Registered with the ISRCTN under the title: Does a dementia workshop, delivered to residential care home staff, improve the wellbeing of residents with dementia? Trial identifier: ISRCTN13641553. Registered: 30/05/2017 http://www.isrctn.com/ISRCTN13641553.
“I am a human being. I still exist … what I ask for is that what is left of my life shall have some meaning. Give me something to die for!”
George Thomas (a person with dementia), in (, page 31).
George is one of an estimated 815,827 people with dementia living in the UK . Around 291,000 people in England and Wales live in care homes, a diverse group needing individualised care (Office for National Statistics, [24, 34]). The identity and sense of purpose of this group of people can be compromised by limited access to the diverse community beyond the care home walls .
Care staff turnover is around a third in the first year of employment  inevitably affecting the continuity of care . Increasing the provision of training has the potential to improve staff wellbeing and turnover [14, 25]. The Care Certificate, developed in response to The Cavendish Report , is usually delivered via eLearning, mostly covering basic practical skills needed for care, but does little to enhance staff understanding of person-centred care .
Conducting trials in care homes has presented many challenges , and in the EPIC trial, the ability to obtain sufficient data was reportedly limited by the demands of busy care environments and high staff turnover. One approach that indicates better success with intervention engagement is when a study takes a more bespoke approach such as in the WHELD study  . This study reiterating the recommendations that research conducted in care homes be adapted to the practical demands of these busy work environments. Other authors  have highlighted the role that care home managers can play in the initial stages of a trial, when good engagement can positively affect trial recruitment of care homes.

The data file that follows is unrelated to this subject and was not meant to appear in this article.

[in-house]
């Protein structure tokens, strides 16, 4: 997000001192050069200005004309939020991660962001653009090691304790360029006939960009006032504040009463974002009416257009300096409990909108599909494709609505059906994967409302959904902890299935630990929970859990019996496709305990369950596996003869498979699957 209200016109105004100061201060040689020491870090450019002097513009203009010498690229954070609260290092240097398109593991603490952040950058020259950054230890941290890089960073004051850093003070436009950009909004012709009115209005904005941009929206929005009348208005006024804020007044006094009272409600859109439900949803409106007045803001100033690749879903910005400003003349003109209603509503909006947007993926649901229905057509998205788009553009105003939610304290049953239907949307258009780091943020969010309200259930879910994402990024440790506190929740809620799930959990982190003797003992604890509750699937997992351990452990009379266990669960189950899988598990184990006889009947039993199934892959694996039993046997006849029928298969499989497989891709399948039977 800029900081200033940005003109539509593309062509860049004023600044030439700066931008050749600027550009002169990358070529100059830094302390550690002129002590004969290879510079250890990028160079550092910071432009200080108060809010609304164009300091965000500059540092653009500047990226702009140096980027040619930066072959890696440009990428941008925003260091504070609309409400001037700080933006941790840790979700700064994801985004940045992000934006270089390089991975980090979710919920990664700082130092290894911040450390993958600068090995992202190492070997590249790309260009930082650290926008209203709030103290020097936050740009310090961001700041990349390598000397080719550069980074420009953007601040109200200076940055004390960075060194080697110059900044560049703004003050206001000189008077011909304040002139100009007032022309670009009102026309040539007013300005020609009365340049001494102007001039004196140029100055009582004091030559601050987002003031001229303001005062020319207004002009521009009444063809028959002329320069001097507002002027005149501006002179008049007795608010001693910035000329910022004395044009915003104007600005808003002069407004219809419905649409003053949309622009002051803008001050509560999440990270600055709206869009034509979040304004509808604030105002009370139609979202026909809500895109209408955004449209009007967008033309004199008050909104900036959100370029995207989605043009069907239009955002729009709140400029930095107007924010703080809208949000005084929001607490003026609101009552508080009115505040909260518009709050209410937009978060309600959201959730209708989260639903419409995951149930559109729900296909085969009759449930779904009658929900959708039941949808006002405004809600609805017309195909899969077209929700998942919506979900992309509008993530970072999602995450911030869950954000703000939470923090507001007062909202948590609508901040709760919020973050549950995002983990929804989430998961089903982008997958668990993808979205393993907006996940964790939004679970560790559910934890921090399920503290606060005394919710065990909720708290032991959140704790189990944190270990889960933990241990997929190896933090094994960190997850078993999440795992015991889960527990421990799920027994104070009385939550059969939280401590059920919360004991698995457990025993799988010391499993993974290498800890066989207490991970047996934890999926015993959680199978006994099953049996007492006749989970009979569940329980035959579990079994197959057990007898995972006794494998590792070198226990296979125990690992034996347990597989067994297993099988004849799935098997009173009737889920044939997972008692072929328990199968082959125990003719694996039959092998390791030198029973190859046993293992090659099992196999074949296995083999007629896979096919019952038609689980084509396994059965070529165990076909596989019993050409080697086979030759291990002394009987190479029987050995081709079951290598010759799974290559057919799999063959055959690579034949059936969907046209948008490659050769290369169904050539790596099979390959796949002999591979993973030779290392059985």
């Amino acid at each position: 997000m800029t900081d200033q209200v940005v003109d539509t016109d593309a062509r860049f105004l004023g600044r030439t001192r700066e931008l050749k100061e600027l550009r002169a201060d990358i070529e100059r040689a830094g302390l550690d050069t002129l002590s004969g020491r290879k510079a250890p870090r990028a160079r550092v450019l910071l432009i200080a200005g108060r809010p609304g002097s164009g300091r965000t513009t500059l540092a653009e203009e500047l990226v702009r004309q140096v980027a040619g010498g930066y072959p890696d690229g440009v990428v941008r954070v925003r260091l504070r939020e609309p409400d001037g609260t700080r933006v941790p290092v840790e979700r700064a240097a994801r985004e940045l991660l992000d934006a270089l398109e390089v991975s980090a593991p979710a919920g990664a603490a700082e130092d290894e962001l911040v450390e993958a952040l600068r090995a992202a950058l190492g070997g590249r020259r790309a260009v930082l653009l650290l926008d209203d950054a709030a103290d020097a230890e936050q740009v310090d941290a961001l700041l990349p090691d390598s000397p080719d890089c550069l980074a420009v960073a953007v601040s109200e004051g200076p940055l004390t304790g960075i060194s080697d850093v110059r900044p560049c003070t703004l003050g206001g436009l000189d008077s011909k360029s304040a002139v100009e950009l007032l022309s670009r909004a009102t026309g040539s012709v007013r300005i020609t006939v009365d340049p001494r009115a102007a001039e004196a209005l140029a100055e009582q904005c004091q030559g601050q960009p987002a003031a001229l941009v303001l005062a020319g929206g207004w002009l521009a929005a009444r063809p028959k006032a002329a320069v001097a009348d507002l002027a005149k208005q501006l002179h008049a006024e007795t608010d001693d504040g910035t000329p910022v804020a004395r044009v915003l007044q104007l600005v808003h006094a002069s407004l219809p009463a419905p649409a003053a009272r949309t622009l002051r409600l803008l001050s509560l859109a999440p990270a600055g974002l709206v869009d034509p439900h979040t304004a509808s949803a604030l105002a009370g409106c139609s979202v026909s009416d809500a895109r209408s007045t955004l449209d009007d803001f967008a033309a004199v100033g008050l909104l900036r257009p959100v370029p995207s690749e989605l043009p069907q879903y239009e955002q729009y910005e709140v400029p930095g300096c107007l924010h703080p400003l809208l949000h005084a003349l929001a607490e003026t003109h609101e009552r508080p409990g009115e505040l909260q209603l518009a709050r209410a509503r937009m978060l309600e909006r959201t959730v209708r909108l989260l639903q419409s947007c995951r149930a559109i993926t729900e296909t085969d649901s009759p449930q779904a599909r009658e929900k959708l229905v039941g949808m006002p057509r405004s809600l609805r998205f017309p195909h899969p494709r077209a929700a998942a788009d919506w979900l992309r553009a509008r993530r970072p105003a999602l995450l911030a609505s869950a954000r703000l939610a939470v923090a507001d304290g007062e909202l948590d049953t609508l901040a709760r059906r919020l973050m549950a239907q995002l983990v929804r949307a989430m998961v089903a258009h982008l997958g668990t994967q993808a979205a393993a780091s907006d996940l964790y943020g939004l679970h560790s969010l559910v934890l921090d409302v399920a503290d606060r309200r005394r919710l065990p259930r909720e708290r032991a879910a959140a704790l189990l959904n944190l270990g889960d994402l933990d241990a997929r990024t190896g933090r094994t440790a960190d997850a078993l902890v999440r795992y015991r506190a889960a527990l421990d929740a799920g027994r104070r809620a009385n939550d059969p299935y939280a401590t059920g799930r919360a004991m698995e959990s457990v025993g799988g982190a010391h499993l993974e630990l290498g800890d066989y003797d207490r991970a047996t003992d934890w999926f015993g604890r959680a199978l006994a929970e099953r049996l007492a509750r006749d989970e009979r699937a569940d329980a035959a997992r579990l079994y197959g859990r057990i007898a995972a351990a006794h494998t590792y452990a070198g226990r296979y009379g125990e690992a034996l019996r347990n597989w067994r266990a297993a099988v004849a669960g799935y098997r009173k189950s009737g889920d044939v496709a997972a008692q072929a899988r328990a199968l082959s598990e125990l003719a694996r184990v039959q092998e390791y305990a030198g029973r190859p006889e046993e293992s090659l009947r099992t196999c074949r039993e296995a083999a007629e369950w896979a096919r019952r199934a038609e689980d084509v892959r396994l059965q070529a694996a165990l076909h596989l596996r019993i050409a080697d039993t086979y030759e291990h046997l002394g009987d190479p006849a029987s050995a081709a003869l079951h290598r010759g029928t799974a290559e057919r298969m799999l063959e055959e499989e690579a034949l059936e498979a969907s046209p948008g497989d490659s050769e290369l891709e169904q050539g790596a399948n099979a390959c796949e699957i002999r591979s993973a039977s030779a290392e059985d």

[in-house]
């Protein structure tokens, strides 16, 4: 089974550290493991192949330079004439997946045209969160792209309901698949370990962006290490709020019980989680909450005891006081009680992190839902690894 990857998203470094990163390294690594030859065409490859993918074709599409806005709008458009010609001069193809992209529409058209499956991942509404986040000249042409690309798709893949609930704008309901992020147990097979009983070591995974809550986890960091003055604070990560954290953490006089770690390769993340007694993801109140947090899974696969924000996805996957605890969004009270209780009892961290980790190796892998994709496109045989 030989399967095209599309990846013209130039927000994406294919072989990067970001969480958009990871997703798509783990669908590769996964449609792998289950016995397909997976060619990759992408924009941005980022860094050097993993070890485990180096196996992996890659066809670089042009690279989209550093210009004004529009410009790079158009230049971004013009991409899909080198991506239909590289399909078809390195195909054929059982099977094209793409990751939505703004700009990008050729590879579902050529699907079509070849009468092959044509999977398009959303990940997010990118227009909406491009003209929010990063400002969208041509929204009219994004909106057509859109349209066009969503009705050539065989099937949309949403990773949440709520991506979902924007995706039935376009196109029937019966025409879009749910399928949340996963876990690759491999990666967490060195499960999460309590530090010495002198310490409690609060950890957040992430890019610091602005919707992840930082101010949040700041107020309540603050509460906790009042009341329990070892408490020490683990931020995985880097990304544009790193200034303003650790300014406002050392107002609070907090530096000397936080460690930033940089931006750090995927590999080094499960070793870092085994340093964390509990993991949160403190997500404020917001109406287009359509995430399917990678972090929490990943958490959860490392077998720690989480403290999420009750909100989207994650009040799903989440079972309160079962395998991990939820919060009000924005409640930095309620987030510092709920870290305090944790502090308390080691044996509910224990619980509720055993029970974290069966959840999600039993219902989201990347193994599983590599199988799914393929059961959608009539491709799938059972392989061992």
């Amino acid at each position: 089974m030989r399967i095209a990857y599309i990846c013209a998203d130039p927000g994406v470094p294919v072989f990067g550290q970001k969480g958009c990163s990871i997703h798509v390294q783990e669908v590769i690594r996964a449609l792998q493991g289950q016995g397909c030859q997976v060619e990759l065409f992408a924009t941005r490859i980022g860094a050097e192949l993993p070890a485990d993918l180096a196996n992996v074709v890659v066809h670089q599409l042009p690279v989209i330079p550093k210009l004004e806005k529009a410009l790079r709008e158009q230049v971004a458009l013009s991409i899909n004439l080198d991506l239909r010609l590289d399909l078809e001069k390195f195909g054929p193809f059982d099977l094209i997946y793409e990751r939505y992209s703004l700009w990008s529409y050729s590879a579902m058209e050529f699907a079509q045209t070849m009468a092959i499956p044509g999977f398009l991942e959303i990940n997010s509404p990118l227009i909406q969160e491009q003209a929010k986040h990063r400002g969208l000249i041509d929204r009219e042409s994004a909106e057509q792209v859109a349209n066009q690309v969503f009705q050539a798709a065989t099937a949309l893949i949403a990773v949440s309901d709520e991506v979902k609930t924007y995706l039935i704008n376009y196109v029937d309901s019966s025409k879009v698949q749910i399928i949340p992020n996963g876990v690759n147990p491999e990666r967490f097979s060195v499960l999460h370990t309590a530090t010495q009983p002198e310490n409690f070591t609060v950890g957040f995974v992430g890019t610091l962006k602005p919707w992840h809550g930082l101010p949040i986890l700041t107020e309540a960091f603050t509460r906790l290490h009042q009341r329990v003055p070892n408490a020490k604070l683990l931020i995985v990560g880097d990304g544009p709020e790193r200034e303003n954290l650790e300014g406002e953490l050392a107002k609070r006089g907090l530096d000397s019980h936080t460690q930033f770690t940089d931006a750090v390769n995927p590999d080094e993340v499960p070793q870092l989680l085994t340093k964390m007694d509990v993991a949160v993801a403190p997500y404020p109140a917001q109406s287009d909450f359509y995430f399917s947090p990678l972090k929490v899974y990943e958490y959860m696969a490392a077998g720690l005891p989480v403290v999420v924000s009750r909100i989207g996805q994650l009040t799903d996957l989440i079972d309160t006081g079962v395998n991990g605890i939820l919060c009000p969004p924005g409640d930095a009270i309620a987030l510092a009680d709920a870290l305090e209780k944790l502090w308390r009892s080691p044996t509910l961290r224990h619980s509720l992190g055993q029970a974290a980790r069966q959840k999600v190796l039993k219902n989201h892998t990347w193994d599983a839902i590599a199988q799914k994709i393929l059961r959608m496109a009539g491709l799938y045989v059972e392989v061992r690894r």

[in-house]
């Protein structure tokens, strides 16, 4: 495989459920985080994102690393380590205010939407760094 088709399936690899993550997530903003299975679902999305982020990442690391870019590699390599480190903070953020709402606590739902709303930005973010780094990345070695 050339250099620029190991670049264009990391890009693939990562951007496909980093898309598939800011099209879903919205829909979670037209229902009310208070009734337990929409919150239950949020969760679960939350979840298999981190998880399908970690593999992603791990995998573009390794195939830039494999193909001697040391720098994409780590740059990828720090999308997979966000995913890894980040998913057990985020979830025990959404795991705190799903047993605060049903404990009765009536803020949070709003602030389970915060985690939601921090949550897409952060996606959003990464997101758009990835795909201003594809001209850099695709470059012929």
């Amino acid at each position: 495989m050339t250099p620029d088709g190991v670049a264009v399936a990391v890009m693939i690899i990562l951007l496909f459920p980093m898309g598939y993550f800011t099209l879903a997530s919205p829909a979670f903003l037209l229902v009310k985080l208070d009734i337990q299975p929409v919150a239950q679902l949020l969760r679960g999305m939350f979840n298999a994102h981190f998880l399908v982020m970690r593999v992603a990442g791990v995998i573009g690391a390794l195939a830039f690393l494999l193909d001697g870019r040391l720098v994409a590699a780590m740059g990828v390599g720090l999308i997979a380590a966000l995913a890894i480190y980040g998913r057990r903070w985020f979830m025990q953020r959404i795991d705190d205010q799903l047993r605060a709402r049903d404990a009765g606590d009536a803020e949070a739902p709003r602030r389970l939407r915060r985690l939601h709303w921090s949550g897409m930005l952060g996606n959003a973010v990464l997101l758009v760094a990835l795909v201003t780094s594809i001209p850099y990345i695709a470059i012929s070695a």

Many researchers who have designed dementia training for interventions include a component of personhood but to a lesser extent citizenship principles . Personhood is often used as a universal term, encompassing aspects of the community ‘lens’ of citizenship ). Attempts have been made to  differentiate the two theories as ‘seeing the person’ (personhood) and ‘seeing the person as an active social agent’ (citizenship). Despite the similarities between personhood and citizenship the two theories have a distinct utility when applied to residential care home settings. For the purposes of this intervention, the two concepts were specifically defined (Table 1).
This feasibility study aimed to assess the acceptability and feasibility of conducting PERSONABLE, a short reflective personhood and citizenship workshop intervention, in residential care homes and piloting the intervention within a cluster randomised trial. Specific study objectives were as follows:
Intervention development and acceptability: to develop personhood and citizenship training among care home staff and evaluate the acceptability of the finalised PERSONABLE intervention.
Participant recruitment and retention: to estimate the flow of residents, staff, and care homes in a future definitive randomised controlled trial.
Outcome measurement suitability: assess the acceptability to residents and staff of outcome measures and their potential for detecting any possible effect of the PERSONABLE intervention.